Staired Succession

spiral stair PhilipCoons

Photo: Philip Coons

 

Doors in corridors close

Even as others open

For the path no one sees

Goes around

Half again

In the climbing.

 

For dVerse School Days Challenge: Alphabet sestet

 

Big Brother

Big Brother SmadarHalperinEpshtein

Photo: Smadar Halperin-Epshtein

 

I will go, Big Brother

To the end of the earth

After you.

In spite of fear

I will try to repeat

All you do.

But I’ll still

Just in case

Reach for

And draw courage

From you.

 

 

For the Wits End Challenge: Childhood

 

Perfectly Premature

Elie Max Kichka 03

Photo: Elie Max Kichka

 

It is all as it should be

It is all as it ought

Whether we at the moment realize it

Or not.

When the time seems unripe

Let yourself

Be assured:

What may seem incomplete

Or half-prepared to endure

Is nonetheless just

Perfectly premature.

 

 

 

For The Daily Post

In Theory

Pigeon Pair OfirAsif

Photo: Ofir Asif

 

“In theory,” she said,

“The world’s all you need it to be.”

“In theory,” he nodded,

“It is indeed already so.”

They slacked their thirst

As the hypothesis of plenty

Sprawled below them,

Undulating hope.

 

 

For The Daily Post

Trusty

GuardDuty SmadarHalperinEpshtein

Photo: Smadar Halperin-Epshtein

 

Don’t be fooled by appearance,

Bravado

Or pomp.

Fiduciaries of trust

Aren’t those loudly declaring

The draining of swamps,

But those who watch out

For dereliction of duty

Against trolls

Full of tromp.

 

 

 

For The Daily Post

 

 

A Good Match

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A Perfect Match: Photo by Smadar Halperin-Epshtein

 

I love this photo by my niece of her little boy and his uncle’s dog taking a walk on the beach. It encapsulates a tapestry of perfect pairings: sunset and beach, beach and dog, dog and boy, boy and beach, water and light, trepidation and trust.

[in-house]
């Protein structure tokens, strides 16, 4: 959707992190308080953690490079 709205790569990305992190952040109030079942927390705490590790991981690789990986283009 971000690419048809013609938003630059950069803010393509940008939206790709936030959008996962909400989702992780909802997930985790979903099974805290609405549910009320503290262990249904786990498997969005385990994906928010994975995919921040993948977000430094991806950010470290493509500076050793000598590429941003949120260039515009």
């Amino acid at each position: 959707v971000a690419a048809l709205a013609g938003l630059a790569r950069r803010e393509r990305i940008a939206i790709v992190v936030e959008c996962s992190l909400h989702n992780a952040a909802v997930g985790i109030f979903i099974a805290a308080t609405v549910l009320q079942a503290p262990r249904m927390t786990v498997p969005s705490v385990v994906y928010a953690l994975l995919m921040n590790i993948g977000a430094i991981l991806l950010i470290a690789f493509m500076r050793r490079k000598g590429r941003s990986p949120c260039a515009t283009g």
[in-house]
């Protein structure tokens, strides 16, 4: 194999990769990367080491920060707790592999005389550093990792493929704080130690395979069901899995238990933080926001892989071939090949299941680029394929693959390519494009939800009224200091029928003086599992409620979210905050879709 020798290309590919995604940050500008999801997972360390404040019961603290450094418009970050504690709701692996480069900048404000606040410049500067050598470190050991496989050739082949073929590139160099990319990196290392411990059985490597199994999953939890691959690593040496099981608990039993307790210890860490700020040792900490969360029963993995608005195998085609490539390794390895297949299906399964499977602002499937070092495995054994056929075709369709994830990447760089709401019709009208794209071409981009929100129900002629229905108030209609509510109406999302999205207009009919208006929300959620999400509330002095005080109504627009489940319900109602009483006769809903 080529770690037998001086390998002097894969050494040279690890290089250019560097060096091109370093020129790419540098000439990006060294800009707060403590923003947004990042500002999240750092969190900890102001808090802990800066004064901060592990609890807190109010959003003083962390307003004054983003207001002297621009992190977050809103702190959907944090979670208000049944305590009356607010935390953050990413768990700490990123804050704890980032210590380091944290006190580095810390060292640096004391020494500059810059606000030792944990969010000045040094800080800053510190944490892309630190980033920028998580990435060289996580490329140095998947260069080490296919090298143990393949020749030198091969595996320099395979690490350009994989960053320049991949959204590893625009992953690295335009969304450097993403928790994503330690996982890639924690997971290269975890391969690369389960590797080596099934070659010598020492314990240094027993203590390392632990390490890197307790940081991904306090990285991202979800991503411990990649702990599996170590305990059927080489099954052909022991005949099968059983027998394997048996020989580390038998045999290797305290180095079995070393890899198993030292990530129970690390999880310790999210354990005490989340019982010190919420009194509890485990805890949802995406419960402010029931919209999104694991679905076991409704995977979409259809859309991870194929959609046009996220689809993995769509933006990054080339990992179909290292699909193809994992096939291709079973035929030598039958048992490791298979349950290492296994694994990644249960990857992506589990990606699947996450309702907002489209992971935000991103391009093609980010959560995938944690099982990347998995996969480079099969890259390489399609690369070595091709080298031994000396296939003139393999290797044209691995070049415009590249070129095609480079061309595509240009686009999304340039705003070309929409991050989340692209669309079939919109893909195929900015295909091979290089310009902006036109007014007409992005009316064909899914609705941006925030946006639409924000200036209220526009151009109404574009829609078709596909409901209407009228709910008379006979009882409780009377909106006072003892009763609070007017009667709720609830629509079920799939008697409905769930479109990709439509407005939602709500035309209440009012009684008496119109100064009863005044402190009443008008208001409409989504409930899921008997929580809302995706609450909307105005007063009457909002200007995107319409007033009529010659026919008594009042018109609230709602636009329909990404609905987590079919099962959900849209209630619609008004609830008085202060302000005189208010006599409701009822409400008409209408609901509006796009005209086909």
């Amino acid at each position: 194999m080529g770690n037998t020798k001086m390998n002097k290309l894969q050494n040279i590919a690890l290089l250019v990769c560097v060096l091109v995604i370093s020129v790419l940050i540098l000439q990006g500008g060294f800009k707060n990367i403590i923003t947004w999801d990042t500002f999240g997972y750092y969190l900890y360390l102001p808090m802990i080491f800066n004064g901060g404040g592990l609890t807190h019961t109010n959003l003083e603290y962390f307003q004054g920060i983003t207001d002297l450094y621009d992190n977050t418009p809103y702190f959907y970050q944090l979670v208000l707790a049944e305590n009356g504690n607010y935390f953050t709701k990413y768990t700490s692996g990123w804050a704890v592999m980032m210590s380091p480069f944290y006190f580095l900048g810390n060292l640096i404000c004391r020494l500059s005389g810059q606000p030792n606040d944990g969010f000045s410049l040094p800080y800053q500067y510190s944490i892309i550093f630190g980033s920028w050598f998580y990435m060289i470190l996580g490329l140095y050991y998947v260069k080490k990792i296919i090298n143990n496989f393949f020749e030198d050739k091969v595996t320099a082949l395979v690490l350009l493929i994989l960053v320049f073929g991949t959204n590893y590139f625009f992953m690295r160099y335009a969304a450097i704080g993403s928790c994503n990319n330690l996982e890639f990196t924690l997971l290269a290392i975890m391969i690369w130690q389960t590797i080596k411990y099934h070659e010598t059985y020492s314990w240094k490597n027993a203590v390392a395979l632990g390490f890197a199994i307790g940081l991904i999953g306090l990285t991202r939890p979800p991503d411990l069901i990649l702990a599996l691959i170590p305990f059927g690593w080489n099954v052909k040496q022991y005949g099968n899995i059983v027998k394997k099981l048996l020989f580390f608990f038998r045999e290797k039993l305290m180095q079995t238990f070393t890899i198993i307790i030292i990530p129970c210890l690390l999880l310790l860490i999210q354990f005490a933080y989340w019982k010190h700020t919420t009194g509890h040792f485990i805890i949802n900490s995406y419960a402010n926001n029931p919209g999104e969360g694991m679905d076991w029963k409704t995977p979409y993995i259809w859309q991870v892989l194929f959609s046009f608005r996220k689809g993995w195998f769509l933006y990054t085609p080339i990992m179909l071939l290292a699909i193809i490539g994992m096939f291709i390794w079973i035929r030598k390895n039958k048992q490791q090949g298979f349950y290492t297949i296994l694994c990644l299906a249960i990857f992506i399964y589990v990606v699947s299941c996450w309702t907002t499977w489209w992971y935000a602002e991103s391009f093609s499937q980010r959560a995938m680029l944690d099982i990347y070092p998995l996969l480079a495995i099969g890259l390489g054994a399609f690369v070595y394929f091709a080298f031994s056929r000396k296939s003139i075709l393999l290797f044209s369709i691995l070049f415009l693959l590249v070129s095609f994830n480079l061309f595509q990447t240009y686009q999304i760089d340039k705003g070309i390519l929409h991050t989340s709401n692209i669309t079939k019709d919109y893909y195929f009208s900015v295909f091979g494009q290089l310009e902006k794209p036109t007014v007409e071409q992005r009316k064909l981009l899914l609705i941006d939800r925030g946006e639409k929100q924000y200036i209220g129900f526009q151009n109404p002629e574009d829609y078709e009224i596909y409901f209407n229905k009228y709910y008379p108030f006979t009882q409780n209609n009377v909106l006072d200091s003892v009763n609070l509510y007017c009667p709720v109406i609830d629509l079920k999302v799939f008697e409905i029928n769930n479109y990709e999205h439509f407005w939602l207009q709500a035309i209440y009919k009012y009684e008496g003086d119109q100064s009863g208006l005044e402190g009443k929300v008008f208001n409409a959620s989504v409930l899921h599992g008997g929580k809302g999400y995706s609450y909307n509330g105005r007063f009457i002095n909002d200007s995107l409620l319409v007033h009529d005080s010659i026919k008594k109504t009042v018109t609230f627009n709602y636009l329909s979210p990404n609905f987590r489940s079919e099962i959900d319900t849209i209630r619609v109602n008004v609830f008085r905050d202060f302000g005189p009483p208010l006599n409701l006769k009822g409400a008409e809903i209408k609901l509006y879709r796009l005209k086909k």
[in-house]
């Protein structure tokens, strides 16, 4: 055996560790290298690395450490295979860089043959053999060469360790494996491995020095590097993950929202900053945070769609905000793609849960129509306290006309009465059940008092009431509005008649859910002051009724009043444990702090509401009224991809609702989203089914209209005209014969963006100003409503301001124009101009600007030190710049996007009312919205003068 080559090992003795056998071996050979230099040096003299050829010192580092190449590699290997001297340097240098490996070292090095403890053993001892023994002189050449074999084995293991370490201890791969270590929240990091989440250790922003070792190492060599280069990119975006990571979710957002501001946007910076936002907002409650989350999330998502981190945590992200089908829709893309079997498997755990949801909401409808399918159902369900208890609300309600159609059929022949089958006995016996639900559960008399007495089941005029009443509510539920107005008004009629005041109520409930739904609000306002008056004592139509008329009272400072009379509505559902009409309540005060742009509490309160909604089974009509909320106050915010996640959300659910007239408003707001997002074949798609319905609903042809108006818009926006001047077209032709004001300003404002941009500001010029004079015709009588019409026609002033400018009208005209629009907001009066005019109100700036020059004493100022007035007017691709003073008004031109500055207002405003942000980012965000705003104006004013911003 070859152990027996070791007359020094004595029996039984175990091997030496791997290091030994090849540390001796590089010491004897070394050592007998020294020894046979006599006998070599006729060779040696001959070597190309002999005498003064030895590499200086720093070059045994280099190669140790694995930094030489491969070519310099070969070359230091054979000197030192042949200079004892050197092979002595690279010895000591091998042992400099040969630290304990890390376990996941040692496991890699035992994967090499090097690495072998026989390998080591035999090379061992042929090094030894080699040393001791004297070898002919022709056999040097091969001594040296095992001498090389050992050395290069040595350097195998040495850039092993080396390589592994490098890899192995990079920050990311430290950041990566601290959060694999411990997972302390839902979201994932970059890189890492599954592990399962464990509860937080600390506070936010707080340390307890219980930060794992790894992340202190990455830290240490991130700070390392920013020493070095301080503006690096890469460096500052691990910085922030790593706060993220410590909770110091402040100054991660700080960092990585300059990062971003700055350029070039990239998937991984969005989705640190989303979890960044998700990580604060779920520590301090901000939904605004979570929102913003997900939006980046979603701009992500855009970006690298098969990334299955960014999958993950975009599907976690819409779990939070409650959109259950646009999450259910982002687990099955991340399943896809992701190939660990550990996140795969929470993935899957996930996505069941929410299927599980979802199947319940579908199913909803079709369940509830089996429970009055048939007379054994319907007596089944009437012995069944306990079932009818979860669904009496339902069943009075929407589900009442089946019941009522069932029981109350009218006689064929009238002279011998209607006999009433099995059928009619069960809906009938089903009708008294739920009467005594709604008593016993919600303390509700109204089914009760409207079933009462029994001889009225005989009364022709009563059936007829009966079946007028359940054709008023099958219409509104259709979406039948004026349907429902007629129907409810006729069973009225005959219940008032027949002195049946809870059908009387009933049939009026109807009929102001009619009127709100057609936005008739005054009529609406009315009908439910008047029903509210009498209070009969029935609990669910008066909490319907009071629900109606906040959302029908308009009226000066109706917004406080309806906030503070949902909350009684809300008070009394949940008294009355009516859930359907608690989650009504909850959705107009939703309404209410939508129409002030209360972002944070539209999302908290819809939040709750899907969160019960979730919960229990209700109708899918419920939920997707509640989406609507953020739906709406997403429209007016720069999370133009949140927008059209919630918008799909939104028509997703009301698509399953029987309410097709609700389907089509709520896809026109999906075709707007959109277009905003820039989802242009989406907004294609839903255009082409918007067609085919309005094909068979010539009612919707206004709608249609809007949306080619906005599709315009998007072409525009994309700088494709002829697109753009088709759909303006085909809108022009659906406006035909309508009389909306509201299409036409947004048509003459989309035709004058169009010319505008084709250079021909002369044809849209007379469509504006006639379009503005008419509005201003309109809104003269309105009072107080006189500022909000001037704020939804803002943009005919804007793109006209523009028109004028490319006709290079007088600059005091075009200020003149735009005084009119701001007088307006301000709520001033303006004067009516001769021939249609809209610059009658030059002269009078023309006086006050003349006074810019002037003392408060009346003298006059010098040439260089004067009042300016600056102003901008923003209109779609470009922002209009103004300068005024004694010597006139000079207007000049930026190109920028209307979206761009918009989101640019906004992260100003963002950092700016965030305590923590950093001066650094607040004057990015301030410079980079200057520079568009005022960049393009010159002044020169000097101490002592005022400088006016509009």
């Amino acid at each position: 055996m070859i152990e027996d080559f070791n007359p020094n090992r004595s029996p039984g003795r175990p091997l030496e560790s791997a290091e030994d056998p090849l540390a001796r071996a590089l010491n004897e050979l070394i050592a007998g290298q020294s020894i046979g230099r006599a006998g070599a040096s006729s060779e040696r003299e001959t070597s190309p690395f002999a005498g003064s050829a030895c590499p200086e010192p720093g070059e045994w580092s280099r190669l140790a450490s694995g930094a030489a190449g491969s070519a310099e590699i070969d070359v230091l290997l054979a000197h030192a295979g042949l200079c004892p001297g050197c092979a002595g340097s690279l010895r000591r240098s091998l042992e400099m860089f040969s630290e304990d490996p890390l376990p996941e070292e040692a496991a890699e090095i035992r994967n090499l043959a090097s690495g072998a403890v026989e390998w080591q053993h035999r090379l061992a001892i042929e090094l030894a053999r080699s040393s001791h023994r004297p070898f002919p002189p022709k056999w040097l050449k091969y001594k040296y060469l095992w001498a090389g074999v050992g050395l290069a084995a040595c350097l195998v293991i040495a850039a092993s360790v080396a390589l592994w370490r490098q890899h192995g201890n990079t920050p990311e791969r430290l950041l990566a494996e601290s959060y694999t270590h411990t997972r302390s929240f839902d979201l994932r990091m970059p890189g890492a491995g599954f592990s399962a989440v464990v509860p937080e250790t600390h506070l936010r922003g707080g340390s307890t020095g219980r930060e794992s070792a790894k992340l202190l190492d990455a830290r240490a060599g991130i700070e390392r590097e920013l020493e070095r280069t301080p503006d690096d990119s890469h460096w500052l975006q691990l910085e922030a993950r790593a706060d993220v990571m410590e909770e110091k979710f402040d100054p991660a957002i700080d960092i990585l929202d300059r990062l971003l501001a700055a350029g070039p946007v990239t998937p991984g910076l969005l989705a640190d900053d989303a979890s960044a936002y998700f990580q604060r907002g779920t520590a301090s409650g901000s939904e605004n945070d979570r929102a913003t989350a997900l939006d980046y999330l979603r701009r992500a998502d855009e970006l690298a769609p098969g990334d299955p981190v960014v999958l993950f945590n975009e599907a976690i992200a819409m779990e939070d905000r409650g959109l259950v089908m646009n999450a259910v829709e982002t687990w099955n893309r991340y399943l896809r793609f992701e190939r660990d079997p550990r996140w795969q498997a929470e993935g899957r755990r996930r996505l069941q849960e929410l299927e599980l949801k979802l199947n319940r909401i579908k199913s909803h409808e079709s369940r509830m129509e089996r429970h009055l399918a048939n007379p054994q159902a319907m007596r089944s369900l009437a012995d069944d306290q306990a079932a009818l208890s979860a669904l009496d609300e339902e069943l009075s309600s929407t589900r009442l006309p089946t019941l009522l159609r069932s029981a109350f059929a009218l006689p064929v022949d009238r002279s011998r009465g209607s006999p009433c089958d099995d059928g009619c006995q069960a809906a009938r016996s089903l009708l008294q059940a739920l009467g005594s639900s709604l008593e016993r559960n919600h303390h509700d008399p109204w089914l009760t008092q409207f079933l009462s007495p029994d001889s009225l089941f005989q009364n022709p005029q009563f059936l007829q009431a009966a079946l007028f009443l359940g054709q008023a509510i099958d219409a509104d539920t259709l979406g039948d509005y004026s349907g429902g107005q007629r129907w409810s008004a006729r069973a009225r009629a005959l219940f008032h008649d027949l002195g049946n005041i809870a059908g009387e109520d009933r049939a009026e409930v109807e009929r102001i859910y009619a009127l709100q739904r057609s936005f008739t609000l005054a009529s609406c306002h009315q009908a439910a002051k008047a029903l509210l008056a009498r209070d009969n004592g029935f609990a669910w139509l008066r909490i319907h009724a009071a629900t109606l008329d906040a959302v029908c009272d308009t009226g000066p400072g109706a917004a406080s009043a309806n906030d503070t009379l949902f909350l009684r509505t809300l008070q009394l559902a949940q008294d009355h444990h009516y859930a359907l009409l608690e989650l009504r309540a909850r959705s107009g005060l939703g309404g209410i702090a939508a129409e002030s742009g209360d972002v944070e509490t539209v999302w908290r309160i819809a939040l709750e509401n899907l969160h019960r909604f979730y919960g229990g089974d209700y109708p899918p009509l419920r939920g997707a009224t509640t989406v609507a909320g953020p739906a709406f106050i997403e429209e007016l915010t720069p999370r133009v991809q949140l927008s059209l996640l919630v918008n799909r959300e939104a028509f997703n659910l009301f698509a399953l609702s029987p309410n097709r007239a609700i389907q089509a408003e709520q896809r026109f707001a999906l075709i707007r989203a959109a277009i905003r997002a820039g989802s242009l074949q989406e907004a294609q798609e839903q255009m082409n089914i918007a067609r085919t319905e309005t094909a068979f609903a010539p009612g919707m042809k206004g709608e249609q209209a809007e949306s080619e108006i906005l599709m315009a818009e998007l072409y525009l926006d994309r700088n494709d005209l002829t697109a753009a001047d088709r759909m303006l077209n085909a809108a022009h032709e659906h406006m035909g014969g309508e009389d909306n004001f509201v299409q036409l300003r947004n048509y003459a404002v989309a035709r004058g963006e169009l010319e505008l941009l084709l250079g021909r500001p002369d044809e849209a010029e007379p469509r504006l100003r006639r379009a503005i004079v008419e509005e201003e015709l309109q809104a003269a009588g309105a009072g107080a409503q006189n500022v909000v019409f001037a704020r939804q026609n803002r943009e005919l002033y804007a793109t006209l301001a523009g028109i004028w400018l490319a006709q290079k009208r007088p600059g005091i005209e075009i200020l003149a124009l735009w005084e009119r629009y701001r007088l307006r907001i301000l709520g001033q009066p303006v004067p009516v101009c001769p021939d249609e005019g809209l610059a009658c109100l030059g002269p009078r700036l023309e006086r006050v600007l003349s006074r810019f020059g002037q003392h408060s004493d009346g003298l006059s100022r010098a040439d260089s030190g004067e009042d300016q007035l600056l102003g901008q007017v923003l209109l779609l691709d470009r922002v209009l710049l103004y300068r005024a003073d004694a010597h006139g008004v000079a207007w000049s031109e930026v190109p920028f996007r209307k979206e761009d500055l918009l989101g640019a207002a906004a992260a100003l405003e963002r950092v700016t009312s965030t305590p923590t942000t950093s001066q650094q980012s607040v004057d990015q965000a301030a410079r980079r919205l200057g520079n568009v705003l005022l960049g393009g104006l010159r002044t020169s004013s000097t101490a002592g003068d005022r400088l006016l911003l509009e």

The soft waves lap at the figures. Both child’s and canine’s play contained by a still-forming bond.

The silvery light with its promise of blush, the speck of island in the distance …

The footprints and shadow on the wet sand behind …

The image is a salve of contented quiet and hopeful calm.

 

 

For the Photo Challenge

Trauma’s Memory Problems : A good article

child trauma

Trauma all too often brings up the detective in people, prods them to question, pin point, dissect accounts, weigh relative credibility. It is an odd thing, given the reality that trauma–by its very essence of overwhelm and shutting down of language centers, processing, and memory integration–affects how one may be able to remember, recount, and narrate it. Trauma is difficult to articulate and often too difficult to comprehend, even to know. And yet, it is often demanded to be phrased in exact details that go beyond every-day memory. As if trauma memory should be, somehow, more stellar, subject to higher standard, to bigger scrutiny.

Granted, there may be a motive in it: people would rather believe trauma is less frequent and not as severe. If there are holes in a story, maybe it is ‘proof’ that it did not take place, or not as badly, or not deliberately … At the same time, there is an inherent lack of understanding about how memory and overwhelm conflict and contradict each other. In some ways, a misremembered, disjointed, incoherent event fraught with numbness and confusion may well BE one of a trauma … rather than be proof of something not happening …

Trauma is a problematic thing for memory.

People remember trauma differently. Some remember constantly, vividly, intrusively. Some remember oddly. Some remember snippets, or sensations, or disjointed unease that seems disconnected from anything that seems to make sense. Some remember sometimes. Some remember not at all.

Children, especially, may find not remembering safer than to try and manage the overwhelming reality of what to let reality in may mean. They may have to keep things in the ‘not knowing’ folder to go on and push away reminders that make no sense, they recant, reverse, deny, ignore.

In the article below, the author explores memory and trauma, denial and dismissal, inaccuracies and interpretations, shame and judgment, burden and prejudice, reality and myth.

It is a worthy read for anyone who has been touched by or knows someone who has been touched by trauma (that should include the lot of us, really …). It is an even worthier read if one keeps in mind how it would be all the more difficult for children to conceptualize and remember trauma cohesively, when they have less tools with which to manage what they had endured, and are more vulnerable to misconceptions about what it says to them, about them, about those who hurt them, about the world, about who they may be or have become.

​I Was Sexually Assaulted As A Child. Here’s Why I Didn’t Remember For Years.

http://thinkprogress.org/health/2014/12/23/3606576/memory-and-sexual-trauma/